John 13:4-5 "He riseth from supper, and laid aside his garments; and took a towel, and girded himself. 5 After that he poureth water into a bason, and began to wash the disciples' feet, and to wipe them with the towel wherewith he was girded."
1 Corinthians 11:23-26 "For I have received of the Lord that which also I delivered unto you, That the Lord Jesus the same night in which he was betrayed took bread: 24 And when he had given thanks, he brake it, and said, Take, eat: this is my body, which is broken for you: this do in remembrance of me. 25 After the same manner also he took the cup, when he had supped, saying, This cup is the new testament in my blood: this do ye, as oft as ye drink it, in remembrance of me. 26 For as often as ye eat this bread, and drink this cup, ye do shew the Lord's death till he come."
The Lord's Supper is a wonderful, reminder-filled ceremony—God's forever reminder ceremony—of the death and resurrection of the Lord Jesus.
Sometimes referred to as the "Communion Service" or "Last Supper," it refers back to the last Passover meal that Christ shared with His disciples shortly before he went to the garden of Gethsemane and was betrayed.
The occasion is described in several places in the Gospels, and included the washing of the disciples' feet by Christ in spite of protests otherwise, His injunction for the disciples to do likewise, a warning that one of them would betray Him, and finally the sharing of the bread and wine—unfermented grape juice. You can read accounts of the Lord's Supper in Matt. 26:18-30, Mark 14:12-26, Luke 22:7-29, John 13:1-38. You can also read Paul's thoughts on the ceremony in 1 Cor. 11:23-30.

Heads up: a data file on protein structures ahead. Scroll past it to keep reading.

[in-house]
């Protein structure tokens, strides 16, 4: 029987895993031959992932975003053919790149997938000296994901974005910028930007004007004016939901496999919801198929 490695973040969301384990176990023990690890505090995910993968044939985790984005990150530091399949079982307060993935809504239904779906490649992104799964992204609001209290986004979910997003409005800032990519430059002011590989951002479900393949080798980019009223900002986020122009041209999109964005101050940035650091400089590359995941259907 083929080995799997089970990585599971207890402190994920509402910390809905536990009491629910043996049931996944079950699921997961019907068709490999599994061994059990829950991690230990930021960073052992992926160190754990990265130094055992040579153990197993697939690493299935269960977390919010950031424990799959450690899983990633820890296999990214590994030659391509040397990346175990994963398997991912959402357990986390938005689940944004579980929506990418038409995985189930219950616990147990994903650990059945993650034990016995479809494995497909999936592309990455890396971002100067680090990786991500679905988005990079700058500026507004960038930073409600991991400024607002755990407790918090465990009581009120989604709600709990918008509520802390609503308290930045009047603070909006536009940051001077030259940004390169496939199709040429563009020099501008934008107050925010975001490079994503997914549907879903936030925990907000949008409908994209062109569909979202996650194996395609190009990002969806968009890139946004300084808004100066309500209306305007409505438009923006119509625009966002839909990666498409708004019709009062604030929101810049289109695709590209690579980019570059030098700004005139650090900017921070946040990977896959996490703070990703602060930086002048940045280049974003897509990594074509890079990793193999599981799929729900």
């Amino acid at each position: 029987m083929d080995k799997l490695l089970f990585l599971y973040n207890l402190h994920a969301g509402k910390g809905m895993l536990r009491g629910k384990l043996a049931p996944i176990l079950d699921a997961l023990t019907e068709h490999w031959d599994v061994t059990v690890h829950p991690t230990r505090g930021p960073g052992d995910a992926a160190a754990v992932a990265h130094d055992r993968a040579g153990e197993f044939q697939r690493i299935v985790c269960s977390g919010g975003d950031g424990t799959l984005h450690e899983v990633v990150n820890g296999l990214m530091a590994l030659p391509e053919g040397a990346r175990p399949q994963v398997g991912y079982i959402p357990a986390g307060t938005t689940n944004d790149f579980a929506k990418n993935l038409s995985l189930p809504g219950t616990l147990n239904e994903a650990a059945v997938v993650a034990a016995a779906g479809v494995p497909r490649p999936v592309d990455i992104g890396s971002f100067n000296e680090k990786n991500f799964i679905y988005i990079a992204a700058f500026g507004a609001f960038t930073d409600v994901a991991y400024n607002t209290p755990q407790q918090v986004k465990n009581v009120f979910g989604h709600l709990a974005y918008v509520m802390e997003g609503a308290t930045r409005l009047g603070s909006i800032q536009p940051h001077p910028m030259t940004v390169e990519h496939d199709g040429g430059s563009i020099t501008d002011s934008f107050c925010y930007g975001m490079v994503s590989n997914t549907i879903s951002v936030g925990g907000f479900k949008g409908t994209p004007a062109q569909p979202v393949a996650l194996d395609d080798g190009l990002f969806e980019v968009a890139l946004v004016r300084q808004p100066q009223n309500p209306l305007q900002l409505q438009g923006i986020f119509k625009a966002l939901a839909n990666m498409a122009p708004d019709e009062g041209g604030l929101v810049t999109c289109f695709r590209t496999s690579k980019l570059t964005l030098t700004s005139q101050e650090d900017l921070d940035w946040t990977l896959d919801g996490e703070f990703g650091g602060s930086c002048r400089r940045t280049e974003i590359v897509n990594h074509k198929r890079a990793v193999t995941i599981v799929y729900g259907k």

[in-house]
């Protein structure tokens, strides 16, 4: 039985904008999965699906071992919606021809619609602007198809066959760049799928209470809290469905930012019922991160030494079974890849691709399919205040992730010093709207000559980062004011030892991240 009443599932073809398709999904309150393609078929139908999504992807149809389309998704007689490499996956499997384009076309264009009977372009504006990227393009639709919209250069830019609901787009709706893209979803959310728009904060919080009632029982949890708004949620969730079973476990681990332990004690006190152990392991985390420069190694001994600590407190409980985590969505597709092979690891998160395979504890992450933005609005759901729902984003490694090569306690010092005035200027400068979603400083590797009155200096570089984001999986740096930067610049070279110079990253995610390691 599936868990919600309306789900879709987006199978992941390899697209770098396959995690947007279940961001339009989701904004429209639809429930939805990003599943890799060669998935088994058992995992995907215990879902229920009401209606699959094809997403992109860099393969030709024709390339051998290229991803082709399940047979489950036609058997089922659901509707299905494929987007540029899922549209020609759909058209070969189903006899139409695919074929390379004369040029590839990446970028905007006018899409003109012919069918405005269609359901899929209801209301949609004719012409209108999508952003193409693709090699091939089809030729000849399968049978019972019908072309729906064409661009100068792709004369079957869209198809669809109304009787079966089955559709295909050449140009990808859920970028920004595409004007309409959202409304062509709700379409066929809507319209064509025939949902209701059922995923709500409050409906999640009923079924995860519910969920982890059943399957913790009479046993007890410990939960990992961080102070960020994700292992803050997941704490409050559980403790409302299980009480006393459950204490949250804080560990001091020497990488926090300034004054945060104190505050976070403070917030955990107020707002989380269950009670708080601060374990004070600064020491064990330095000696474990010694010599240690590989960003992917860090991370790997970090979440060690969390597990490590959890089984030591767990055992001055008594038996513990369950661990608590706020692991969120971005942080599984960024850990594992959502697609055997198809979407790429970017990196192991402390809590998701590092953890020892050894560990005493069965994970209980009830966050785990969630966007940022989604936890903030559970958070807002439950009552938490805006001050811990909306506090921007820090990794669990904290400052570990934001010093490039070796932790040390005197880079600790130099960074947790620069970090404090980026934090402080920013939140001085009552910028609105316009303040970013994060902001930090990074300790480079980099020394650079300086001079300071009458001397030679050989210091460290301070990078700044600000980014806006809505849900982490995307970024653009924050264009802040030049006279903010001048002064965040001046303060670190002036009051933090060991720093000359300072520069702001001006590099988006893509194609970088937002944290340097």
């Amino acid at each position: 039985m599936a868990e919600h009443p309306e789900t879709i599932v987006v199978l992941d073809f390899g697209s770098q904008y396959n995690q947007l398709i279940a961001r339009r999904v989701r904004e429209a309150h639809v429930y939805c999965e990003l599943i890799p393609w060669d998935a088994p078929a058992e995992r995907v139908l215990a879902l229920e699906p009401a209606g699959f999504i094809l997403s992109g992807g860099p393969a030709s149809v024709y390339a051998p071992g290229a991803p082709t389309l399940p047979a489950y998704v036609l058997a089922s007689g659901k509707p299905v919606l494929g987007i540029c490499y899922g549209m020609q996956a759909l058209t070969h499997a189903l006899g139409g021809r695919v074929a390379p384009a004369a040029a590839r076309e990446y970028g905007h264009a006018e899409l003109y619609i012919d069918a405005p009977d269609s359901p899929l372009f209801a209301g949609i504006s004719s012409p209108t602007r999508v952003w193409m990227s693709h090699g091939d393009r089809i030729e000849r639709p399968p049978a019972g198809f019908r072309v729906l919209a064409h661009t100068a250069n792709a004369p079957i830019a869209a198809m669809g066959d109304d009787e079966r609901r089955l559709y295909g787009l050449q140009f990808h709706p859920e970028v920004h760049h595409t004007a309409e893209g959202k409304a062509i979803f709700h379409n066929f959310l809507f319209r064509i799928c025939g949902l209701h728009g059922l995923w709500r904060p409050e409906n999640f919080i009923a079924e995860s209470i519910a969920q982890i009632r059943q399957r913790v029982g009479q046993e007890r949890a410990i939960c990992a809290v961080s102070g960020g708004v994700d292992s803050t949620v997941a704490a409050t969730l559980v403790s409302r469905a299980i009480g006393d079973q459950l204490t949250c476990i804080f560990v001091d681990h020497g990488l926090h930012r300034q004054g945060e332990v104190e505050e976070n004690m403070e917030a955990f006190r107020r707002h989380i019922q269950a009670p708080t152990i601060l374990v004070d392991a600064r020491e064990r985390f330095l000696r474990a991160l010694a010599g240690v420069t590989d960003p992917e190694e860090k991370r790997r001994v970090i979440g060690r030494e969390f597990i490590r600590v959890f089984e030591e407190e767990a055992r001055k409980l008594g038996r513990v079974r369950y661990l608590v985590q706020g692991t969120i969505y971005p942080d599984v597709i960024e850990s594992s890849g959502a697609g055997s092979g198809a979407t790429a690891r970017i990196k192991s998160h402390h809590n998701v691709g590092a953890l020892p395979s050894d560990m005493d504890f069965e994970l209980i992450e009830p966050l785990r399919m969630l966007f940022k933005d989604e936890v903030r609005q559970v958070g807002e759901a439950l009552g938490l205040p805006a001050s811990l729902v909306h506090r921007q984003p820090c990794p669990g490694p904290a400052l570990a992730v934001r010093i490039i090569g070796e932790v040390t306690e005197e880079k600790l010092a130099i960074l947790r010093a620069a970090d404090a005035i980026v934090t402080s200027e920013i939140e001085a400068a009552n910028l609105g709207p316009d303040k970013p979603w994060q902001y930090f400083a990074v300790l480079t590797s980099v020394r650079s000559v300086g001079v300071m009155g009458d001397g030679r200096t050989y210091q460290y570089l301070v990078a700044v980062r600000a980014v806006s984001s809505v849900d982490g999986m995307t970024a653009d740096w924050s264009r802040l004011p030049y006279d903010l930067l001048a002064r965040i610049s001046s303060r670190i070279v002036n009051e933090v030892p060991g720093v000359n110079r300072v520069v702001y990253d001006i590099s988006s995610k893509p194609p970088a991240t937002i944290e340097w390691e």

In the Lord's Supper we find much edifying instruction on the Christian life.
There is the preparation for the service, suggested by Christ washing the feet of the disciples.
There is the warning of betrayal, suggesting less than perfect individuals may participate.
There is the sharing of the bread and wine, speaking of Christ's sacrifice.
It points forward from the typical feasts to their antitypical fulfillment in the death of Christ, and signals the end of the Moasic dispensation and the keeping of the feasts.
We accordingly learn much from the Lord's Supper.
The Lord's Supper—or Communion as it is sometimes called—is more than a rite or ceremony to go through, but a wonderful celebratory experience that should deeply impact believers. It includes, preparing one's heart, seeking to be right with others so far as one is able, receiving the benefits of Christ's crucifixion by faith, coming together in fellowship with others believers "around the cross," and reveling in God's gracious kindness in sending Christ to die for our sins.
As seen in the differences between Luther and Zwingli on the subject at the time of the reformation, so there are still differing opinions on the proper way to celebrate the Lord's Supper. Different meaning is attached, for example, to the bread and the wine. Another significant difference has to do with the observance of what is sometimes called the "Ordinance of Humility,"—the washing of one another's feet in the same way that Jesus washed the feet of His disciples. On this page there will eventually be information on the varieties of meaning and practice, and of course what the Bible teaches on the subject.
I pray the information provided will greatly enhance your appreciation and understanding of the Lord's supper.
On this page I provide a short list of the many instructive reminders that come to us through this ordinance of the church.
The preparatory service of humility follows the example of Christ when He washed the feet of His disciples.
This article by Ellen White will help you enter into the deeper meaning of the Lord's Supper.
You will find helpful quotes on the Lord's Supper on this page.
It has already been suggested that the Lord's Supper replaced the Passover after Christ's death. Here is additional information confirming this important subject.